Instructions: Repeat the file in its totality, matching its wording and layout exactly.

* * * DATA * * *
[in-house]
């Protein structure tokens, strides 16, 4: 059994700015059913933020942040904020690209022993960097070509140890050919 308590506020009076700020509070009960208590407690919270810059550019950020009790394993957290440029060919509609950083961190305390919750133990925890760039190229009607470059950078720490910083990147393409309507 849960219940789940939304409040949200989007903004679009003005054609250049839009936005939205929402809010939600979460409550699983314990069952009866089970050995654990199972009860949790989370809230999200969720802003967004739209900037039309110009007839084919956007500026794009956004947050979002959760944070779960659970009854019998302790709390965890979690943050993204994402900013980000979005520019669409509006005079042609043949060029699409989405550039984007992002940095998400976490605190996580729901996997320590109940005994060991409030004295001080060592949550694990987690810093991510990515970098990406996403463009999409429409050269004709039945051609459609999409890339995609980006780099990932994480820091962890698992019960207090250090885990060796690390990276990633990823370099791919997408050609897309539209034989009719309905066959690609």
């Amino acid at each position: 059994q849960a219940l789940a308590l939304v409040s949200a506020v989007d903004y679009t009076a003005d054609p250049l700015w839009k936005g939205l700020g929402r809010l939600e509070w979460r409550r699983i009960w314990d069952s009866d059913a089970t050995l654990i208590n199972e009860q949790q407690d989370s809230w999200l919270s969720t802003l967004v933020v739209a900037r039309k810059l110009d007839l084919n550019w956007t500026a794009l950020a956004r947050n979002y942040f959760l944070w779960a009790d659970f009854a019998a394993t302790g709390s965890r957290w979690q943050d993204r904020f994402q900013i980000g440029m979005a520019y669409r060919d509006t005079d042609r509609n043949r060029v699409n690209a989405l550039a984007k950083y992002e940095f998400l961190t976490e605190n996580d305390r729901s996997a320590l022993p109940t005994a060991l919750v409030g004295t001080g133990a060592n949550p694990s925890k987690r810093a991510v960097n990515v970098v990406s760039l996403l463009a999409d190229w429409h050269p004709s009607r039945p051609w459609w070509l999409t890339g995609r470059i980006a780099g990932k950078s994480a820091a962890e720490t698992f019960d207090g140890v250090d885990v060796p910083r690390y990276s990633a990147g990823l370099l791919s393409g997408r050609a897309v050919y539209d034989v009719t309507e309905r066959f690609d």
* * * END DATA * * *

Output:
[in-house]
């Protein structure tokens, strides 16, 4: 059994700015059913933020942040904020690209022993960097070509140890050919 308590506020009076700020509070009960208590407690919270810059550019950020009790394993957290440029060919509609950083961190305390919750133990925890760039190229009607470059950078720490910083990147393409309507 849960219940789940939304409040949200989007903004679009003005054609250049839009936005939205929402809010939600979460409550699983314990069952009866089970050995654990199972009860949790989370809230999200969720802003967004739209900037039309110009007839084919956007500026794009956004947050979002959760944070779960659970009854019998302790709390965890979690943050993204994402900013980000979005520019669409509006005079042609043949060029699409989405550039984007992002940095998400976490605190996580729901996997320590109940005994060991409030004295001080060592949550694990987690810093991510990515970098990406996403463009999409429409050269004709039945051609459609999409890339995609980006780099990932994480820091962890698992019960207090250090885990060796690390990276990633990823370099791919997408050609897309539209034989009719309905066959690609």
């Amino acid at each position: 059994q849960a219940l789940a308590l939304v409040s949200a506020v989007d903004y679009t009076a003005d054609p250049l700015w839009k936005g939205l700020g929402r809010l939600e509070w979460r409550r699983i009960w314990d069952s009866d059913a089970t050995l654990i208590n199972e009860q949790q407690d989370s809230w999200l919270s969720t802003l967004v933020v739209a900037r039309k810059l110009d007839l084919n550019w956007t500026a794009l950020a956004r947050n979002y942040f959760l944070w779960a009790d659970f009854a019998a394993t302790g709390s965890r957290w979690q943050d993204r904020f994402q900013i980000g440029m979005a520019y669409r060919d509006t005079d042609r509609n043949r060029v699409n690209a989405l550039a984007k950083y992002e940095f998400l961190t976490e605190n996580d305390r729901s996997a320590l022993p109940t005994a060991l919750v409030g004295t001080g133990a060592n949550p694990s925890k987690r810093a991510v960097n990515v970098v990406s760039l996403l463009a999409d190229w429409h050269p004709s009607r039945p051609w459609w070509l999409t890339g995609r470059i980006a780099g990932k950078s994480a820091a962890e720490t698992f019960d207090g140890v250090d885990v060796p910083r690390y990276s990633a990147g990823l370099l791919s393409g997408r050609a897309v050919y539209d034989v009719t309507e309905r066959f690609d």